If you’re finding it difficult to achieve your goals, the first step is to do a bit of self-observation. What are your patterns of behavior? What are your reasons/excuses for not doing what you know you should be doing? What can you do to tweek your environment or schedule to increase the chances that you’ll do the right thing? My friend Julien Smith and I have created one of those do-or-die pacts where we check in with each other about goals. Julien is helping me keep on a paleo diet plan for health and weight loss reasons, and having someone to be accountable to keeps me motivated and on the right track. I know he’s going to ask me for information and updates, and I have to send him verification that I’m doing the right thing. Likewise, I’m in charge of keeping Julien on track with some of his projects, and being his designated nudge on those fronts.
I know that the prodding I get makes me do at least one more affirmative thing each day to stay on track- whether it’s making sure I have my own “safe” cupboard with paleo foods available, or making sure I pick up something that will make the process easier when out at the store, or whatever it takes- doing at least one thing a day that adds to my chances of success will get me to the goal faster and more efficiently than wishing ever will. Accepting the status quo, or expecting all the change at once, are both recipes to stay stagnant. Making small steps forward will get me to the goal and keep me focused.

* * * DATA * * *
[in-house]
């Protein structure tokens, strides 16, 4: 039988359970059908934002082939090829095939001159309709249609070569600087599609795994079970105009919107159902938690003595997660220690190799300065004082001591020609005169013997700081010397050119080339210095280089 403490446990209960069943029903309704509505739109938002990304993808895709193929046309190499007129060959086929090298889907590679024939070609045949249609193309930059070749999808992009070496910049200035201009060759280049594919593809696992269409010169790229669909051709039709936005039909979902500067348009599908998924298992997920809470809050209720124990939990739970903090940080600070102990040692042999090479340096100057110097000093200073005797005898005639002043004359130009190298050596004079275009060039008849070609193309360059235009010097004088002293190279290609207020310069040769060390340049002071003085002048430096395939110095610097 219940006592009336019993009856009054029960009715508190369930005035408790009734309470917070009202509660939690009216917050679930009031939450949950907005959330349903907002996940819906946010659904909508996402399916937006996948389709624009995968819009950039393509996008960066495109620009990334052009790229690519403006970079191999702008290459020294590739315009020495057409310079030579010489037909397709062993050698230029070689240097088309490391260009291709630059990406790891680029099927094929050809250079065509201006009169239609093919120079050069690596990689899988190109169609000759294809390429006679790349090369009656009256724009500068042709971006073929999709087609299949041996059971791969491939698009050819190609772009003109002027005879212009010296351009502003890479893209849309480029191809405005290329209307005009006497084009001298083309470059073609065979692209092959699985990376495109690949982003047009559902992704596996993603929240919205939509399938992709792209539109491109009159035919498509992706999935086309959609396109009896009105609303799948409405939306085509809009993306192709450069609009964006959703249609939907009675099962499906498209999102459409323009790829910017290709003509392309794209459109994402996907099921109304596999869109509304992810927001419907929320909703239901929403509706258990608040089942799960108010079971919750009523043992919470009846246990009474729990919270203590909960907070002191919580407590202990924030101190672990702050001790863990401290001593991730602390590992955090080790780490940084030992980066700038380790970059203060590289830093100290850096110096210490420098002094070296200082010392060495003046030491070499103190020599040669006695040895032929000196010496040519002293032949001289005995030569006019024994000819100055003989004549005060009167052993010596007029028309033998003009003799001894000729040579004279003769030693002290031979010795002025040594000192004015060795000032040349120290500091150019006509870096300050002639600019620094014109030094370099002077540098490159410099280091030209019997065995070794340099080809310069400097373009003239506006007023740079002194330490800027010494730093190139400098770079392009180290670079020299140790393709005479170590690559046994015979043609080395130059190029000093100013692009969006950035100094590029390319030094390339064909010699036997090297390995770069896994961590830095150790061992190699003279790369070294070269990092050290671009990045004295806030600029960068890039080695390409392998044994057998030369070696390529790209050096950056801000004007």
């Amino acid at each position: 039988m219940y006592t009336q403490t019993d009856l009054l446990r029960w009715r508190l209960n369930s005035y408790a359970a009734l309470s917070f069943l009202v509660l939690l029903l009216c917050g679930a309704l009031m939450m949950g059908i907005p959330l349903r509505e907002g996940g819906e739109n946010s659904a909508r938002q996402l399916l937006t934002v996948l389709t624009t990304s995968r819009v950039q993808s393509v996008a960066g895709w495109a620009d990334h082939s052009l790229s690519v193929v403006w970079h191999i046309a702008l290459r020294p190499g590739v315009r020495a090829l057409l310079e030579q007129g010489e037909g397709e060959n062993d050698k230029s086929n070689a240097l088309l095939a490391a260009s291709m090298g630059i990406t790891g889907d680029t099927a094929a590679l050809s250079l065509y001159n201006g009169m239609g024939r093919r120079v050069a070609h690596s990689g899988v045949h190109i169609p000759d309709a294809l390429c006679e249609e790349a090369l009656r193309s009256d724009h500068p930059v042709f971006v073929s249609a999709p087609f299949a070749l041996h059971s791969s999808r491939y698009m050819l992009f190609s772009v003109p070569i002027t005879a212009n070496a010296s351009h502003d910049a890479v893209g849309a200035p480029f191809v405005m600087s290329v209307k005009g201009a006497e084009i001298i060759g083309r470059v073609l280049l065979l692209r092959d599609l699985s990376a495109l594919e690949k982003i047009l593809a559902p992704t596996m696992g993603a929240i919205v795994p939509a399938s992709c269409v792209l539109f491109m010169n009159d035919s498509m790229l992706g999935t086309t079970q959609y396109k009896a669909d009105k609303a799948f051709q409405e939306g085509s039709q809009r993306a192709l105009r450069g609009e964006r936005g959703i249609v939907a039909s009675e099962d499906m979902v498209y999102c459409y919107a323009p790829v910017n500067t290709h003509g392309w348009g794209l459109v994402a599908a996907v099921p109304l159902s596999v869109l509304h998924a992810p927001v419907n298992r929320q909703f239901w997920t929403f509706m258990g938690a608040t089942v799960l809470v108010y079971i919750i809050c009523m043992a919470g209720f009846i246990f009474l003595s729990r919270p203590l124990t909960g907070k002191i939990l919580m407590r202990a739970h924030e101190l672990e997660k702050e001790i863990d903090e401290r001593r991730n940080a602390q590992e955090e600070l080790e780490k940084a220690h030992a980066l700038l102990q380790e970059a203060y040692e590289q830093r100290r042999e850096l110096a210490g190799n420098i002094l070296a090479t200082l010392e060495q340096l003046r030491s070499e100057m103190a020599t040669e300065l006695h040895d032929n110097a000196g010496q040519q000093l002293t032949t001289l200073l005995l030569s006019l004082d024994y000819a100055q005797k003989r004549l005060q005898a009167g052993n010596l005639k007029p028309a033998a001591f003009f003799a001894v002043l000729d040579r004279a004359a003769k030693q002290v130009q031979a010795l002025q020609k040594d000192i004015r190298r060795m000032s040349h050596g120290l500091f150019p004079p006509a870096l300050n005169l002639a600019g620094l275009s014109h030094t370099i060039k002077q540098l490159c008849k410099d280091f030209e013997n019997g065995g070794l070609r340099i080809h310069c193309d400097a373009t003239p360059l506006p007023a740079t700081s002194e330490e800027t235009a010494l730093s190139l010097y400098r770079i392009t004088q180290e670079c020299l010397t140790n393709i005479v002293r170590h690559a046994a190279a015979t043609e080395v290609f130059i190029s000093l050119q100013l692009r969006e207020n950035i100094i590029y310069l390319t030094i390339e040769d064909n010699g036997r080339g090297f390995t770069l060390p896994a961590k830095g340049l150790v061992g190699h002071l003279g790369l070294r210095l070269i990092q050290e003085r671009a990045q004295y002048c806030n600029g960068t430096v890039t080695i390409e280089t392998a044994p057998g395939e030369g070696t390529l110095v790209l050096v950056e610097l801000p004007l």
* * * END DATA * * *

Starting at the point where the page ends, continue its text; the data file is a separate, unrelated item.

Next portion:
The external system or structure takes the idea and makes it operational within my current behavior patterns. I don’t have to radically change my schedule or my life to make this happen. I just need to make one small step, every day, and gradually, this new way of being will become the new comfortable pattern before I even know it’s there. Think of it as success by a thousand tiny cuts, rather than failure by the same.
While we’re all intrigued by the systems everyone else has set up, in the “5 easy ways to change your life” books and blog posts that abound, the honest truth is this: